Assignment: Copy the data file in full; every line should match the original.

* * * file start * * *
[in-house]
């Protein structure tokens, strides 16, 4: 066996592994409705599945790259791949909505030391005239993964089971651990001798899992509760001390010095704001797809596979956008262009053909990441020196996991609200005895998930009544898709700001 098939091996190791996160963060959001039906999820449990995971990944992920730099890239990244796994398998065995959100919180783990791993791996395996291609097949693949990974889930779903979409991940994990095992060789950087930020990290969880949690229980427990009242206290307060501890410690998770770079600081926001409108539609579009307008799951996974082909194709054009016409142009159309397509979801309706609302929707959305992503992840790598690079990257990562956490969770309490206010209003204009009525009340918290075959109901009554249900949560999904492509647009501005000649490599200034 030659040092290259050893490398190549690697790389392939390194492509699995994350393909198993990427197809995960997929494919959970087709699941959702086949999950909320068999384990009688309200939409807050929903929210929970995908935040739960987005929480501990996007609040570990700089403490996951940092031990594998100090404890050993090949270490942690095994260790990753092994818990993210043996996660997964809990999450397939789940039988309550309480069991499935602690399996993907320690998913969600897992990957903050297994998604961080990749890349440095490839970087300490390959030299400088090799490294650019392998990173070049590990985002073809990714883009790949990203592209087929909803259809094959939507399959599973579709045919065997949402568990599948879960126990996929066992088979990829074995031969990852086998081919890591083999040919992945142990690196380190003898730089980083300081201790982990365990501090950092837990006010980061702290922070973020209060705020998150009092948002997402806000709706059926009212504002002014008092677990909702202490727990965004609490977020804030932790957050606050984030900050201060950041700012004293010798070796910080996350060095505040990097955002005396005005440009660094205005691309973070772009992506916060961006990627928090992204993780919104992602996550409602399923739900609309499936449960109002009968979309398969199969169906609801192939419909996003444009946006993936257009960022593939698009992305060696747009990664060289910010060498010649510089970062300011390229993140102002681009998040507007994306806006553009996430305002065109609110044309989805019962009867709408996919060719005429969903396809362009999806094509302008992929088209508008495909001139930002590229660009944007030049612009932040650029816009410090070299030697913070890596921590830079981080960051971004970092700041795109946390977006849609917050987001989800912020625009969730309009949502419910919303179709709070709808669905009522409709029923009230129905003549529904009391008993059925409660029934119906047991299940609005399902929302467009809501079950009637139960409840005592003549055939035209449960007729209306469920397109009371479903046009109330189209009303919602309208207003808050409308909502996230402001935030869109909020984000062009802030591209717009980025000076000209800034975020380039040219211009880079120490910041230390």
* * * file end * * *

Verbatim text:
[in-house]
């Protein structure tokens, strides 16, 4: 066996592994409705599945790259791949909505030391005239993964089971651990001798899992509760001390010095704001797809596979956008262009053909990441020196996991609200005895998930009544898709700001 098939091996190791996160963060959001039906999820449990995971990944992920730099890239990244796994398998065995959100919180783990791993791996395996291609097949693949990974889930779903979409991940994990095992060789950087930020990290969880949690229980427990009242206290307060501890410690998770770079600081926001409108539609579009307008799951996974082909194709054009016409142009159309397509979801309706609302929707959305992503992840790598690079990257990562956490969770309490206010209003204009009525009340918290075959109901009554249900949560999904492509647009501005000649490599200034 030659040092290259050893490398190549690697790389392939390194492509699995994350393909198993990427197809995960997929494919959970087709699941959702086949999950909320068999384990009688309200939409807050929903929210929970995908935040739960987005929480501990996007609040570990700089403490996951940092031990594998100090404890050993090949270490942690095994260790990753092994818990993210043996996660997964809990999450397939789940039988309550309480069991499935602690399996993907320690998913969600897992990957903050297994998604961080990749890349440095490839970087300490390959030299400088090799490294650019392998990173070049590990985002073809990714883009790949990203592209087929909803259809094959939507399959599973579709045919065997949402568990599948879960126990996929066992088979990829074995031969990852086998081919890591083999040919992945142990690196380190003898730089980083300081201790982990365990501090950092837990006010980061702290922070973020209060705020998150009092948002997402806000709706059926009212504002002014008092677990909702202490727990965004609490977020804030932790957050606050984030900050201060950041700012004293010798070796910080996350060095505040990097955002005396005005440009660094205005691309973070772009992506916060961006990627928090992204993780919104992602996550409602399923739900609309499936449960109002009968979309398969199969169906609801192939419909996003444009946006993936257009960022593939698009992305060696747009990664060289910010060498010649510089970062300011390229993140102002681009998040507007994306806006553009996430305002065109609110044309989805019962009867709408996919060719005429969903396809362009999806094509302008992929088209508008495909001139930002590229660009944007030049612009932040650029816009410090070299030697913070890596921590830079981080960051971004970092700041795109946390977006849609917050987001989800912020625009969730309009949502419910919303179709709070709808669905009522409709029923009230129905003549529904009391008993059925409660029934119906047991299940609005399902929302467009809501079950009637139960409840005592003549055939035209449960007729209306469920397109009371479903046009109330189209009303919602309208207003808050409308909502996230402001935030869109909020984000062009802030591209717009980025000076000209800034975020380039040219211009880079120490910041230390």